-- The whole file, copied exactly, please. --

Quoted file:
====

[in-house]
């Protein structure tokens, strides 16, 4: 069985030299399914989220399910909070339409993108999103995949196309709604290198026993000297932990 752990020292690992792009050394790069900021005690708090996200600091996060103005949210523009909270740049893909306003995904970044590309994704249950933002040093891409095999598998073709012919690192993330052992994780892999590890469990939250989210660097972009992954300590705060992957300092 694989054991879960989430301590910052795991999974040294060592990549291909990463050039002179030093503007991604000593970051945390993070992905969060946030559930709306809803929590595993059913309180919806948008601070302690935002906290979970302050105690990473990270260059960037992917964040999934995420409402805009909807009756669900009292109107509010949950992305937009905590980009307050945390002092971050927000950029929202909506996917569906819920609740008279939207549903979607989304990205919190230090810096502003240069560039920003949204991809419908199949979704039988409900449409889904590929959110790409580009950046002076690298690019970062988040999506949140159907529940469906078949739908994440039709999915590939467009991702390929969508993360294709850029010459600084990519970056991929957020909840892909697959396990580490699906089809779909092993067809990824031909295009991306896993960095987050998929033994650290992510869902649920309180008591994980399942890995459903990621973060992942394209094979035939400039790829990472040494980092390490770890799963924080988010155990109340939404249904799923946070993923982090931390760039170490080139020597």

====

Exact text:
[in-house]
């Protein structure tokens, strides 16, 4: 069985030299399914989220399910909070339409993108999103995949196309709604290198026993000297932990 752990020292690992792009050394790069900021005690708090996200600091996060103005949210523009909270740049893909306003995904970044590309994704249950933002040093891409095999598998073709012919690192993330052992994780892999590890469990939250989210660097972009992954300590705060992957300092 694989054991879960989430301590910052795991999974040294060592990549291909990463050039002179030093503007991604000593970051945390993070992905969060946030559930709306809803929590595993059913309180919806948008601070302690935002906290979970302050105690990473990270260059960037992917964040999934995420409402805009909807009756669900009292109107509010949950992305937009905590980009307050945390002092971050927000950029929202909506996917569906819920609740008279939207549903979607989304990205919190230090810096502003240069560039920003949204991809419908199949979704039988409900449409889904590929959110790409580009950046002076690298690019970062988040999506949140159907529940469906078949739908994440039709999915590939467009991702390929969508993360294709850029010459600084990519970056991929957020909840892909697959396990580490699906089809779909092993067809990824031909295009991306896993960095987050998929033994650290992510869902649920309180008591994980399942890995459903990621973060992942394209094979035939400039790829990472040494980092390490770890799963924080988010155990109340939404249904799923946070993923982090931390760039170490080139020597």